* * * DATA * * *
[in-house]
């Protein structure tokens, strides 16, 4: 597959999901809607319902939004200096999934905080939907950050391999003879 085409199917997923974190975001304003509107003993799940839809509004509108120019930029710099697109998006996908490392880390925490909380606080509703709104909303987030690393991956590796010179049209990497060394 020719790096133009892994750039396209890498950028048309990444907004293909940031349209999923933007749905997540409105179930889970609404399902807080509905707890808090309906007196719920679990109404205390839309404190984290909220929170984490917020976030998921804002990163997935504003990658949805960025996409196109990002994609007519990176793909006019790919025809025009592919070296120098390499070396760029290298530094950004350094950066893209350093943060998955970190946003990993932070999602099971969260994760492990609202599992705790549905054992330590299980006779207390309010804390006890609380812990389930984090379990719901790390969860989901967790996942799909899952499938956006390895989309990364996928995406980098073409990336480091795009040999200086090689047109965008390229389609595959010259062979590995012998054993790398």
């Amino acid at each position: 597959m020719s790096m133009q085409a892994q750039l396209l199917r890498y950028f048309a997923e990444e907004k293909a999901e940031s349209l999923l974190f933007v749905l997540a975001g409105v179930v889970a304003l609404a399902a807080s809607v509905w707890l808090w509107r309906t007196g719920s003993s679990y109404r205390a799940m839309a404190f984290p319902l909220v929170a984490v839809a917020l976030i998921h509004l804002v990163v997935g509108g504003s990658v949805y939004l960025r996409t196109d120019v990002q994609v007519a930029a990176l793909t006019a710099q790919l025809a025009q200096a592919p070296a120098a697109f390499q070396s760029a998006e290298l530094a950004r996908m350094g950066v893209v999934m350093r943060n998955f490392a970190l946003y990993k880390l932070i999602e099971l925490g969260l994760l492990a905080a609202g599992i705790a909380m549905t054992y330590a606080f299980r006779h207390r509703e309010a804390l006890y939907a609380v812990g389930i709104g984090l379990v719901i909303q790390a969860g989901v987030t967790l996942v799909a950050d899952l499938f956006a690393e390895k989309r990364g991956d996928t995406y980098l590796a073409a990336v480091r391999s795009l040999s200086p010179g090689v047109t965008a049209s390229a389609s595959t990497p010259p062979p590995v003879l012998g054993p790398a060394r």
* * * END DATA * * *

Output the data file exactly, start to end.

[in-house]
């Protein structure tokens, strides 16, 4: 597959999901809607319902939004200096999934905080939907950050391999003879 085409199917997923974190975001304003509107003993799940839809509004509108120019930029710099697109998006996908490392880390925490909380606080509703709104909303987030690393991956590796010179049209990497060394 020719790096133009892994750039396209890498950028048309990444907004293909940031349209999923933007749905997540409105179930889970609404399902807080509905707890808090309906007196719920679990109404205390839309404190984290909220929170984490917020976030998921804002990163997935504003990658949805960025996409196109990002994609007519990176793909006019790919025809025009592919070296120098390499070396760029290298530094950004350094950066893209350093943060998955970190946003990993932070999602099971969260994760492990609202599992705790549905054992330590299980006779207390309010804390006890609380812990389930984090379990719901790390969860989901967790996942799909899952499938956006390895989309990364996928995406980098073409990336480091795009040999200086090689047109965008390229389609595959010259062979590995012998054993790398």
């Amino acid at each position: 597959m020719s790096m133009q085409a892994q750039l396209l199917r890498y950028f048309a997923e990444e907004k293909a999901e940031s349209l999923l974190f933007v749905l997540a975001g409105v179930v889970a304003l609404a399902a807080s809607v509905w707890l808090w509107r309906t007196g719920s003993s679990y109404r205390a799940m839309a404190f984290p319902l909220v929170a984490v839809a917020l976030i998921h509004l804002v990163v997935g509108g504003s990658v949805y939004l960025r996409t196109d120019v990002q994609v007519a930029a990176l793909t006019a710099q790919l025809a025009q200096a592919p070296a120098a697109f390499q070396s760029a998006e290298l530094a950004r996908m350094g950066v893209v999934m350093r943060n998955f490392a970190l946003y990993k880390l932070i999602e099971l925490g969260l994760l492990a905080a609202g599992i705790a909380m549905t054992y330590a606080f299980r006779h207390r509703e309010a804390l006890y939907a609380v812990g389930i709104g984090l379990v719901i909303q790390a969860g989901v987030t967790l996942v799909a950050d899952l499938f956006a690393e390895k989309r990364g991956d996928t995406y980098l590796a073409a990336v480091r391999s795009l040999s200086p010179g090689v047109t965008a049209s390229a389609s595959t990497p010259p062979p590995v003879l012998g054993p790398a060394r």